Wednesday, 29 April 2009
Telefonica Blue, skippered by Bouwe Bekking (NED) (pictured) finish third on leg 6 of the Volvo Ocean Race, from Rio de Janeiro to Boston, crossing the finish line at 21:23:02 GMT 26/04/09. Image copyright Dave Kneale/Volvo Ocean Race.
by Javier Sobrino
Leg 6 of the Volvo Ocean Race 2008-09 finished April 26 in Boston, USA, after 4,900 nautical miles from Rio de Janeiro, Brazil. Bouwe Bekking and TELEFONICA BLUE crossed the finish line off the Bostonian Fan Pier in 3rd place, two places behind the main goal but good enough to jump one step forward on the leader board. TELEFONICA BLUE is now in 2nd overall (64.5 points), between the leader Ericsson 4 (77.5 points) and Puma (64 points).
A fast resume of the leg says that Bouwe's boat left the Brazilian Guanabara Bay on April 11 standing 3rd in the overall rankings, two points behind Ken Read's Puma, just one week after winning the Rio in-port race. Six days later (April 17), TELEFONICA BLUE won the scoring waypoint of Fernando de Noronha, closing the gap with the American boat to just half a point. "Sailing from Rio to the scoring waypoint was just fantastic," Bouwe explains, "so was being in the lead. We sailed brilliantly over there and added four valuable points. What else can you say?"
From Fernando de Noronha on, things changed quickly for the Spanish blue boat. As Bouwe wrote in his exclusive report for www.bouwebekking.com on April 22, "ahead of us lies an area where we have to cross a front line, which means a big change in the wind. A very tricky call has to be made. You gybe too early, and you run out of pressure; you gybe to late, and you end up with a bad angle approaching the whale exclusion box, as the breeze will come rapidly forward until we are hard on the wind. That will be the race call." A couple of days later, Bouwe confirmed it: they gybed too early, and today he recalled that moment as the turning point in Leg 6. "The gybe was horrible. We gybed too early, with a little bit of pressure because we knew Ericsson 4 was faster than us, but we wanted to be on the inside. Then, it just didn't materialise the way we expected and straight after we ran out of pressure, and that was basically an expensive loss."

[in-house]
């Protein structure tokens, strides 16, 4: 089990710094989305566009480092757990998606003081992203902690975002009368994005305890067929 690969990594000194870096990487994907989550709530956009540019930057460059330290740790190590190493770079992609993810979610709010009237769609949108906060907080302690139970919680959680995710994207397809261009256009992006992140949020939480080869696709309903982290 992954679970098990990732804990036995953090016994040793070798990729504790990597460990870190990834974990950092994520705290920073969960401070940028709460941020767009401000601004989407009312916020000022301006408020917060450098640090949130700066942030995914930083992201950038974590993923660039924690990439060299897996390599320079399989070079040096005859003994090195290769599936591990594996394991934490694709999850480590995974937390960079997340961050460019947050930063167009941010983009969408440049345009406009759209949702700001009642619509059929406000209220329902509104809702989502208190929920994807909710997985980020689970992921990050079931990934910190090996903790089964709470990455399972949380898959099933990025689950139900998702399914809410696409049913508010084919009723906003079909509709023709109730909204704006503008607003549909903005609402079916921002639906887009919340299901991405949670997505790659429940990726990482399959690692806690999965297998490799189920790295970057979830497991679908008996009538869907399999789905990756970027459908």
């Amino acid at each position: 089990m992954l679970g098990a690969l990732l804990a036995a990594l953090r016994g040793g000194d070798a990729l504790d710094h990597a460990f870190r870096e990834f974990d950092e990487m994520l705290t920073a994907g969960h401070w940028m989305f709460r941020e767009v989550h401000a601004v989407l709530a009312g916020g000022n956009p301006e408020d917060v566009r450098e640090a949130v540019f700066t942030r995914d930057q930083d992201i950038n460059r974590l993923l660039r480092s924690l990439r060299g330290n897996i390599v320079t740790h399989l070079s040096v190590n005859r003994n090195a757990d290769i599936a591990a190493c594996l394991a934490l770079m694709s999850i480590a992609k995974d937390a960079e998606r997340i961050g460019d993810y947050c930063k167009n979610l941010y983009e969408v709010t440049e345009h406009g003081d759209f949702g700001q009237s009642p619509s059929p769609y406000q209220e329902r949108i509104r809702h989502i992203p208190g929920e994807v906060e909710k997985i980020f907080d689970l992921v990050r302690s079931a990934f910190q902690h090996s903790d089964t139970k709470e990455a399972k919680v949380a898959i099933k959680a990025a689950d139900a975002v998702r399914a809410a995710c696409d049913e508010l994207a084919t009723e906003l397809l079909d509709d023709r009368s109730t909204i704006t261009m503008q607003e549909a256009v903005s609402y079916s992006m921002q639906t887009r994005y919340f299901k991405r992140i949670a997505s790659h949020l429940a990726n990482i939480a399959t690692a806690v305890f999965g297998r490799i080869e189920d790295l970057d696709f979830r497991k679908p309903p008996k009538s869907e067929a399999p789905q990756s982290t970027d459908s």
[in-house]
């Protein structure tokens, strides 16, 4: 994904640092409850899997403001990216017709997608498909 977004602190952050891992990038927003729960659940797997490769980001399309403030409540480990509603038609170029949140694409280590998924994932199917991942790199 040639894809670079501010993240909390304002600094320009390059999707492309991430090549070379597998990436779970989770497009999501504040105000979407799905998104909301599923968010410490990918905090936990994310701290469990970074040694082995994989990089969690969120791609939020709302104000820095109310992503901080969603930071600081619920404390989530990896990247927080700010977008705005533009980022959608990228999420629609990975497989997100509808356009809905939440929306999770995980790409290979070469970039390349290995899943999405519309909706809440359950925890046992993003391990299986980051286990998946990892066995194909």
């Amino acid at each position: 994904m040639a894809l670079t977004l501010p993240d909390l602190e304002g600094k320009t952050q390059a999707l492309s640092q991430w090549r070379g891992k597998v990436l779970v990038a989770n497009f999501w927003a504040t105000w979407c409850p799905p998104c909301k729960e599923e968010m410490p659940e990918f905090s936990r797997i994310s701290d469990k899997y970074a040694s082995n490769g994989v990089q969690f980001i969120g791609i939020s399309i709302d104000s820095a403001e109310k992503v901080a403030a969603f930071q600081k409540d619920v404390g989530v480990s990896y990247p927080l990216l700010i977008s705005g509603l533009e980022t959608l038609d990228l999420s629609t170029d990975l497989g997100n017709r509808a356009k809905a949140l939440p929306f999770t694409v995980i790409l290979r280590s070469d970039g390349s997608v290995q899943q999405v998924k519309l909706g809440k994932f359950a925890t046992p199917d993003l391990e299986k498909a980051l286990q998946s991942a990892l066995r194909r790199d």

That was a key moment, as TELEFONICA BLUE moved from first to fourth in just a few position reports. "From that moment until we got to the whale exclusion zone, we went well, but then we broke the check stay when we were right next to Ericsson 3. We lost a little bit of ground at that stage, and we lost again a little bit in the Gulf Stream as well. That moved us like 20 to 25 miles behind. We managed to come back again after that, and as soon as we got to the exclusion zone, the water became flat and we seemed to be really quick in that stuff."
Intense approach to Boston
Before getting into Boston to complete Leg 6, a final obstacle was waiting for the fleet off the coast of Massachusetts: the whale exclusion zone, a broad area that the boats have to sail around in order to avoid the whales. "It's difficult to say whether the exclusion zone was an opportunity or a handicap," Bouwe said once at the dockside, "but I think it was nice for us, because we passed Puma, sailed away from them and gained a lot on the Ericsson boats. So, good in that sense."
The final stretch to Boston was a fight against Puma for the delicate 2nd place on the leader board. Finishing ahead of Ken Read's "shoe boat" would mean getting back to 2nd overall for Bouwe and TELEFONICA BLUE.
In a fantastic final approach to the city of Paul Revere, the Boston Red Sox and the Freedom Trail, Bouwe Bekking and his crew managed not only to finish third, but to cross the finish line less than one mile behind the second boat -Ericsson 3- and less than half an hour after the winner of the leg. And all this after close to 5,000 nautical miles from Brazil!
As a result, TELEFONICA BLUE added 6 valuable points to their basket, jumping to 2nd place on the leader board. "We lost against Ericsson 4, but we gained against Puma and Ericsson 3, so in that sense has been a really good result," Bouwe highlights.
"The boat was nice," Bouwe continued. "The shore crew has really done a fantastic job. We broke one check stay but it was in a gust of 40 knots, and you know that these kinds of things happen when you push hard to sail faster. But it was the only thing that broke on the boat. The job list before the in-port race is basically limited to washing and replacing the check stay."
Next step in TELEFONICA BLUE and Bouwe Bekking's agenda is May 9, with the Boston in port race. Another four points to fight for and another chance to reduce the gap with the current leader of the Volvo Ocean Race 2008-09.
Volvo Ocean Race